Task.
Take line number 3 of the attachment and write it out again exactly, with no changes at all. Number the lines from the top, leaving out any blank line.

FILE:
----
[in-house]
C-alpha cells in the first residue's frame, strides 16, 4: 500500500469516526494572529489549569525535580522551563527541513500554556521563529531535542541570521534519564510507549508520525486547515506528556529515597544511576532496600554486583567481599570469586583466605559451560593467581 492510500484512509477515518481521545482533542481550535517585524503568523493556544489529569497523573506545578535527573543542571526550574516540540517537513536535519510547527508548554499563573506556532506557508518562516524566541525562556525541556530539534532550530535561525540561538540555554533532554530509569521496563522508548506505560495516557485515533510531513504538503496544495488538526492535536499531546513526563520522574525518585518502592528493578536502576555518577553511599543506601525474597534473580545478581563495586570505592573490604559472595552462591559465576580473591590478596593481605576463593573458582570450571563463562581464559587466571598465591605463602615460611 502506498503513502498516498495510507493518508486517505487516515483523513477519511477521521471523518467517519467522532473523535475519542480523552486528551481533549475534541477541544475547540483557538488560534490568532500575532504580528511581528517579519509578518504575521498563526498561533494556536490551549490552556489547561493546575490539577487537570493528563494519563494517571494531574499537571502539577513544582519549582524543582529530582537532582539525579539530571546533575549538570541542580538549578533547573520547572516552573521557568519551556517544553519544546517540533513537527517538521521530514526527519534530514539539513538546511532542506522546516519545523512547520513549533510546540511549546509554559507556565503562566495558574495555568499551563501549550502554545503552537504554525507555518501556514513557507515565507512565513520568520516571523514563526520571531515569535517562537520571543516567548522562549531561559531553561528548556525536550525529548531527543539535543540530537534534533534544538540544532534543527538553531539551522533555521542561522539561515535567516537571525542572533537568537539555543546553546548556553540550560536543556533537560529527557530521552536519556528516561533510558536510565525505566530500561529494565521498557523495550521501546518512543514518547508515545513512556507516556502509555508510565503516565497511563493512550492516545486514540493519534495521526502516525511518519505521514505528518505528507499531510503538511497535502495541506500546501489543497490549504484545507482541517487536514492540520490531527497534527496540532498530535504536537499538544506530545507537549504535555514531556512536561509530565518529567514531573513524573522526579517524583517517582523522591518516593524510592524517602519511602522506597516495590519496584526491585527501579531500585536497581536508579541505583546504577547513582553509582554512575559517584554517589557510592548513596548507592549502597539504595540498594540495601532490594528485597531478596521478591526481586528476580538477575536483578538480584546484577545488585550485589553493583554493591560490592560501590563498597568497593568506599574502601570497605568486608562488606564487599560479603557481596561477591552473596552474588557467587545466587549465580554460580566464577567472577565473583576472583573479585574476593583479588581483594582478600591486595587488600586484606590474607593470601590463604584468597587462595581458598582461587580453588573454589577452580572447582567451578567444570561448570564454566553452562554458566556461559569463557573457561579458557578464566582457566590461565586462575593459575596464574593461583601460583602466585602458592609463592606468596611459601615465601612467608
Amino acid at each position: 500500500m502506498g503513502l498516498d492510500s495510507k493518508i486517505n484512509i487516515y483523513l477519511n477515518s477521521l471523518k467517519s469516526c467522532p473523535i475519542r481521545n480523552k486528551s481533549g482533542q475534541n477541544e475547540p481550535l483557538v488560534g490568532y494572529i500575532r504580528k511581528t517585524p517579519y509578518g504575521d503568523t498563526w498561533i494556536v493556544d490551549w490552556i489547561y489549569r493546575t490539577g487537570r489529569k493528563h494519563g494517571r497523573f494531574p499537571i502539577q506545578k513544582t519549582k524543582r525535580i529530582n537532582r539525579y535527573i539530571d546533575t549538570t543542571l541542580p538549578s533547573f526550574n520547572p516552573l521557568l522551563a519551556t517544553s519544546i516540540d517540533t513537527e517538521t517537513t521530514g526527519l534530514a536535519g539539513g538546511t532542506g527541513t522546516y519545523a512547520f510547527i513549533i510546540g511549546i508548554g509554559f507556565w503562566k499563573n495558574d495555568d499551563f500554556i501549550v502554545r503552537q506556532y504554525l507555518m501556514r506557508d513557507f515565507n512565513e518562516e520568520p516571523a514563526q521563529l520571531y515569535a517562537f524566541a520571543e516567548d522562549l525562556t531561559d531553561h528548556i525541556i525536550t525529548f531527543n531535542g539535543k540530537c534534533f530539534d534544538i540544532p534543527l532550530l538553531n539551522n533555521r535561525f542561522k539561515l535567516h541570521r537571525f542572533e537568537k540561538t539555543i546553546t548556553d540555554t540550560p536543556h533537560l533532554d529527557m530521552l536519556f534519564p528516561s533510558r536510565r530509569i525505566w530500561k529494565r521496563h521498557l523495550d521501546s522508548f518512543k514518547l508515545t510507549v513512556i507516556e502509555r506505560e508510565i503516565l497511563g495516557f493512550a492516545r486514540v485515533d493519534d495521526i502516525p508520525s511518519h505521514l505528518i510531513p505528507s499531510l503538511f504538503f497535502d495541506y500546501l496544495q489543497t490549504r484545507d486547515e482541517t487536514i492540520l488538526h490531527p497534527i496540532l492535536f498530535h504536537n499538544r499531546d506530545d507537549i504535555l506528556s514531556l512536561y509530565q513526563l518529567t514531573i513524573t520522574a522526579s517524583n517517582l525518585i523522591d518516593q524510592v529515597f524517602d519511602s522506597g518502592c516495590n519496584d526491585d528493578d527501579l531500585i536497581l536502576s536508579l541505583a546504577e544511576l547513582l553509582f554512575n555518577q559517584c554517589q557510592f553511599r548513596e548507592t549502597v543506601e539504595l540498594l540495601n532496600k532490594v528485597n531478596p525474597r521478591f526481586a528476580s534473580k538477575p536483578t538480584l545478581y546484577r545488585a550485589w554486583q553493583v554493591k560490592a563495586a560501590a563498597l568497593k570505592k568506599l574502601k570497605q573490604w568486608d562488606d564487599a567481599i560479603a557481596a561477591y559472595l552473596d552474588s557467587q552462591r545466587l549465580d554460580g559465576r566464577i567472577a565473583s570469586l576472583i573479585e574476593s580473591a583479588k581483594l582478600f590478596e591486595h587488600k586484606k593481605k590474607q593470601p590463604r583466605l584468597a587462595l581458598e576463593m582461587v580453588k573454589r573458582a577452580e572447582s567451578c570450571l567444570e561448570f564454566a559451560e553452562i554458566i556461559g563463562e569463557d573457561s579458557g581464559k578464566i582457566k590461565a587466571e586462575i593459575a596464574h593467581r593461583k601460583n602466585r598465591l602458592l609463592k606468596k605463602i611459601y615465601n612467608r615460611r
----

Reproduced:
Amino acid at each position: 500500500m502506498g503513502l498516498d492510500s495510507k493518508i486517505n484512509i487516515y483523513l477519511n477515518s477521521l471523518k467517519s469516526c467522532p473523535i475519542r481521545n480523552k486528551s481533549g482533542q475534541n477541544e475547540p481550535l483557538v488560534g490568532y494572529i500575532r504580528k511581528t517585524p517579519y509578518g504575521d503568523t498563526w498561533i494556536v493556544d490551549w490552556i489547561y489549569r493546575t490539577g487537570r489529569k493528563h494519563g494517571r497523573f494531574p499537571i502539577q506545578k513544582t519549582k524543582r525535580i529530582n537532582r539525579y535527573i539530571d546533575t549538570t543542571l541542580p538549578s533547573f526550574n520547572p516552573l521557568l522551563a519551556t517544553s519544546i516540540d517540533t513537527e517538521t517537513t521530514g526527519l534530514a536535519g539539513g538546511t532542506g527541513t522546516y519545523a512547520f510547527i513549533i510546540g511549546i508548554g509554559f507556565w503562566k499563573n495558574d495555568d499551563f500554556i501549550v502554545r503552537q506556532y504554525l507555518m501556514r506557508d513557507f515565507n512565513e518562516e520568520p516571523a514563526q521563529l520571531y515569535a517562537f524566541a520571543e516567548d522562549l525562556t531561559d531553561h528548556i525541556i525536550t525529548f531527543n531535542g539535543k540530537c534534533f530539534d534544538i540544532p534543527l532550530l538553531n539551522n533555521r535561525f542561522k539561515l535567516h541570521r537571525f542572533e537568537k540561538t539555543i546553546t548556553d540555554t540550560p536543556h533537560l533532554d529527557m530521552l536519556f534519564p528516561s533510558r536510565r530509569i525505566w530500561k529494565r521496563h521498557l523495550d521501546s522508548f518512543k514518547l508515545t510507549v513512556i507516556e502509555r506505560e508510565i503516565l497511563g495516557f493512550a492516545r486514540v485515533d493519534d495521526i502516525p508520525s511518519h505521514l505528518i510531513p505528507s499531510l503538511f504538503f497535502d495541506y500546501l496544495q489543497t490549504r484545507d486547515e482541517t487536514i492540520l488538526h490531527p497534527i496540532l492535536f498530535h504536537n499538544r499531546d506530545d507537549i504535555l506528556s514531556l512536561y509530565q513526563l518529567t514531573i513524573t520522574a522526579s517524583n517517582l525518585i523522591d518516593q524510592v529515597f524517602d519511602s522506597g518502592c516495590n519496584d526491585d528493578d527501579l531500585i536497581l536502576s536508579l541505583a546504577e544511576l547513582l553509582f554512575n555518577q559517584c554517589q557510592f553511599r548513596e548507592t549502597v543506601e539504595l540498594l540495601n532496600k532490594v528485597n531478596p525474597r521478591f526481586a528476580s534473580k538477575p536483578t538480584l545478581y546484577r545488585a550485589w554486583q553493583v554493591k560490592a563495586a560501590a563498597l568497593k570505592k568506599l574502601k570497605q573490604w568486608d562488606d564487599a567481599i560479603a557481596a561477591y559472595l552473596d552474588s557467587q552462591r545466587l549465580d554460580g559465576r566464577i567472577a565473583s570469586l576472583i573479585e574476593s580473591a583479588k581483594l582478600f590478596e591486595h587488600k586484606k593481605k590474607q593470601p590463604r583466605l584468597a587462595l581458598e576463593m582461587v580453588k573454589r573458582a577452580e572447582s567451578c570450571l567444570e561448570f564454566a559451560e553452562i554458566i556461559g563463562e569463557d573457561s579458557g581464559k578464566i582457566k590461565a587466571e586462575i593459575a596464574h593467581r593461583k601460583n602466585r598465591l602458592l609463592k606468596k605463602i611459601y615465601n612467608r615460611r